- Gbenga Olawepo-Hashim has justified his defection to the APC, saying small political parties were formed as fallbacks by factions in APC and PDP
- According to the former presidential candidate, his decision to join the ruling party is to appraise the political environment
- Olawepo-Hashim in a statement on Sunday, August 8, explained that small parties were not designed for anything meaningful
Former presidential candidate, Gbenga Olawepo-Hashim on Sunday, August 8, said he defected from the Peoples Trust Party to the All Progressives Congress (APC) because smaller parties had little to offer.
The Punch reports that Olawepo-Hashim who made the disclosure in a statement explained that his experience at the last presidential election made him see that most of the small political parties in Nigeria were formed as fallbacks by different factions in the APC and the Peoples Democratic Party (PDP).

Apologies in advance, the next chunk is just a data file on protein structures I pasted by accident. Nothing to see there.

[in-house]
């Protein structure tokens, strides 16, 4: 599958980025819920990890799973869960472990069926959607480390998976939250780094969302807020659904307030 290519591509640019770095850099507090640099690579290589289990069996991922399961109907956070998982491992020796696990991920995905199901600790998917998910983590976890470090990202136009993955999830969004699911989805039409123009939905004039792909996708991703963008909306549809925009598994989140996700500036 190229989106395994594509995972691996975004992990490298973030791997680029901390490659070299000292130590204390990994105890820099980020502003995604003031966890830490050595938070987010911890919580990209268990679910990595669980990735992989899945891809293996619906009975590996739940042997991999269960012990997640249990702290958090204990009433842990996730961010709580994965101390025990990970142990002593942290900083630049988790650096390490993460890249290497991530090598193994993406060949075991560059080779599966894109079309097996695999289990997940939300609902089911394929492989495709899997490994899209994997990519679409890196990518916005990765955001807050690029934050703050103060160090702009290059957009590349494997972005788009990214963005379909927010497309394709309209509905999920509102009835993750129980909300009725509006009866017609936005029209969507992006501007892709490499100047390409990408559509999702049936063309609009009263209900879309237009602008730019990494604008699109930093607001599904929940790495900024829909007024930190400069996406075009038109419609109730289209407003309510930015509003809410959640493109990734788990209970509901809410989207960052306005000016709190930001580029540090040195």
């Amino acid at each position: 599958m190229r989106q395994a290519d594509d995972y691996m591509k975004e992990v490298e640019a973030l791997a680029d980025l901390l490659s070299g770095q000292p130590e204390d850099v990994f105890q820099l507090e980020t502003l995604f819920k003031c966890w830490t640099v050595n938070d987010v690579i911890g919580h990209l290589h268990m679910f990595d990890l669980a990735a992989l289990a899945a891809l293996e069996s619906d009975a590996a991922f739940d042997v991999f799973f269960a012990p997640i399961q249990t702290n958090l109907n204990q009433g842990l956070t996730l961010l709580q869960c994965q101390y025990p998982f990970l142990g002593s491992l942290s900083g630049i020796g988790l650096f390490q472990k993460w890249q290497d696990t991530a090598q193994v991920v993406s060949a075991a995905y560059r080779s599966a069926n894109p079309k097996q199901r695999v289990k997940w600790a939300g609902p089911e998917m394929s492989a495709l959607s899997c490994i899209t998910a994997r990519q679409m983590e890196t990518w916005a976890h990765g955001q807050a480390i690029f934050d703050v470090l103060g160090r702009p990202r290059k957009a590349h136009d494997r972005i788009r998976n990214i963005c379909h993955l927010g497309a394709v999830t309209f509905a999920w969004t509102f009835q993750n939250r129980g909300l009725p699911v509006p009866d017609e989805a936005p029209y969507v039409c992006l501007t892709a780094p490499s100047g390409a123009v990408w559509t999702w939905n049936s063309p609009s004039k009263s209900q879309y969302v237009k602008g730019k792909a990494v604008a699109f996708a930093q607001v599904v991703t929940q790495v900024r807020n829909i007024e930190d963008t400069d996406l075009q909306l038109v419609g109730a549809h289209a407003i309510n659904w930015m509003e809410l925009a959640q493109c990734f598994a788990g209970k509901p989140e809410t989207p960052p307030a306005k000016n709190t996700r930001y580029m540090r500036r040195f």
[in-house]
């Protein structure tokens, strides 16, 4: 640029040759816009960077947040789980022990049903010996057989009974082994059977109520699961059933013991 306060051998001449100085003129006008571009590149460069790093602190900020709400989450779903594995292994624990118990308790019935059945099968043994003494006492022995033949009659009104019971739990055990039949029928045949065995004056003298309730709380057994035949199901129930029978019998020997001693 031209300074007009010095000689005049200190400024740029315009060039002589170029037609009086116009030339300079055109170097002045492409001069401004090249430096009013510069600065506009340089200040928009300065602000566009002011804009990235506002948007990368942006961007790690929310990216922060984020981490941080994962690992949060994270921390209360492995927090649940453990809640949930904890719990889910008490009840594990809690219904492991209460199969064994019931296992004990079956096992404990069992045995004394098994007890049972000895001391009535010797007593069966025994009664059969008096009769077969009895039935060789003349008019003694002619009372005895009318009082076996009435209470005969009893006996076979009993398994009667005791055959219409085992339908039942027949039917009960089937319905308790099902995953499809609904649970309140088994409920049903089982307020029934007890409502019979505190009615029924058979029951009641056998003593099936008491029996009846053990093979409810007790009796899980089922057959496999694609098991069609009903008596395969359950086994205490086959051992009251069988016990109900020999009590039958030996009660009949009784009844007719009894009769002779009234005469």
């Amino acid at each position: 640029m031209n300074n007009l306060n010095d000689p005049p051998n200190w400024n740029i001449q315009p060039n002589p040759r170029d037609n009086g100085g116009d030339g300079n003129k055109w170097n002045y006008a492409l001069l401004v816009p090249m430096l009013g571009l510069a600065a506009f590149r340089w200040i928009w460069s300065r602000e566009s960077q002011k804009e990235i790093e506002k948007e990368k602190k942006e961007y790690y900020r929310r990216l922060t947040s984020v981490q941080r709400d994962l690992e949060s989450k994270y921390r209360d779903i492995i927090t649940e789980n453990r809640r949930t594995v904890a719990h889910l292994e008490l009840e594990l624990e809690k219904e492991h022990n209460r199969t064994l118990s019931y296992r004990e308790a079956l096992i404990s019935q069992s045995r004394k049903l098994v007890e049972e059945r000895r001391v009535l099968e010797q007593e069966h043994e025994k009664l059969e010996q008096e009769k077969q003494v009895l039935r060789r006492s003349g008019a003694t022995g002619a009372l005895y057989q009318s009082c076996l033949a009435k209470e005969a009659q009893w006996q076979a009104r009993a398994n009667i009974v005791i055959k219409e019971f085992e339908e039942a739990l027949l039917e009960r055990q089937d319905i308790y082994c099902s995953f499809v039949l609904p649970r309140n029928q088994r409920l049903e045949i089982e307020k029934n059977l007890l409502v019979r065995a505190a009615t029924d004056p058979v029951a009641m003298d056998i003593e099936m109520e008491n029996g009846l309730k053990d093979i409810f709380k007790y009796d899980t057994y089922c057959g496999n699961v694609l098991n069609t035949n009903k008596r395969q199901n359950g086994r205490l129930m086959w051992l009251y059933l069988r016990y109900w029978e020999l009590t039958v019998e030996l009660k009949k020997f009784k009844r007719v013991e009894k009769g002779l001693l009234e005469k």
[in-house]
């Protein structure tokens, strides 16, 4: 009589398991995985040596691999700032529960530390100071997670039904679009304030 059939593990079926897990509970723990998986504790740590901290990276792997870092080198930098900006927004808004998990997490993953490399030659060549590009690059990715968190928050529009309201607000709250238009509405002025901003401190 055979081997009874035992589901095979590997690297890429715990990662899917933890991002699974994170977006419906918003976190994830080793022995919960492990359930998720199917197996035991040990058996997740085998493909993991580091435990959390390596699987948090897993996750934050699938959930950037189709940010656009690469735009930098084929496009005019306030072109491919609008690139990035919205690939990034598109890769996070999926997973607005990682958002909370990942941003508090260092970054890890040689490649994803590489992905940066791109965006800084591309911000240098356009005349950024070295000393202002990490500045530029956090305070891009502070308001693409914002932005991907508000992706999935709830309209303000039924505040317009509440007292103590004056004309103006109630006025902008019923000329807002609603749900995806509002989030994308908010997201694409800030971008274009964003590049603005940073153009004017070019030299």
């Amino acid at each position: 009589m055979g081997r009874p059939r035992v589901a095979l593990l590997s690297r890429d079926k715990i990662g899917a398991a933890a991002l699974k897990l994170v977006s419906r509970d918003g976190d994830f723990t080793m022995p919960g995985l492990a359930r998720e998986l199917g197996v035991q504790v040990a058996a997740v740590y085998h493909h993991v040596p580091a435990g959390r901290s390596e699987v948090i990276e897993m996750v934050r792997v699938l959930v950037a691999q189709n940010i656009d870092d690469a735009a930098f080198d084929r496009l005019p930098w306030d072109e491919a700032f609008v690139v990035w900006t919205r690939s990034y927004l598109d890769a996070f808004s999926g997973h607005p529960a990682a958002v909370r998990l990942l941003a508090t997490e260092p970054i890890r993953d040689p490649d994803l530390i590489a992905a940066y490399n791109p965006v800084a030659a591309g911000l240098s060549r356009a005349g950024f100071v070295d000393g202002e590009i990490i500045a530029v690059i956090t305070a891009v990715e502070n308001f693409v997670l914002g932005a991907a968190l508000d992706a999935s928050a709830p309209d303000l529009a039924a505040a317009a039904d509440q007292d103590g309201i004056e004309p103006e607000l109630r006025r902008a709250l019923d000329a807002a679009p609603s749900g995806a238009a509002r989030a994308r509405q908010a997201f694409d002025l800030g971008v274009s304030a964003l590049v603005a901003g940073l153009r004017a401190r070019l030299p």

The APC chieftain said there was nothing fundamentally meaningful that the parties were designed for other than picking some small seats or the other on such smaller political platforms, The Nation added.
Speaking further, Olawepo-Hashim noted that they had to face the reality of the need to make a pick between APC and PDP.
Former presidential candidate defects to APC
Earlier, Olawepo-Hashim formally defected from the PTP to the ruling APC after he registered at Usuma Ward in the Federal Capital Territory (FCT).
The politician disclosed this in a statement via his official Facebook page on Wednesday, August 4.
According to him, he joined the APC because the party is the only reasonable pathway to a united and indivisible Nigeria.
Meanwhile, the former presidential candidate spoke against the idea of zoning the presidency to any region of the country.
Hashim in a statement in Abuja said power rotation is counterproductive, adding that what Nigerians should be aiming for is a good president from any region who is capable of promoting socio-economic development.
The politician argued that rather than resorting to the zoning of the presidency, people who aspire to be president should build a national consensus.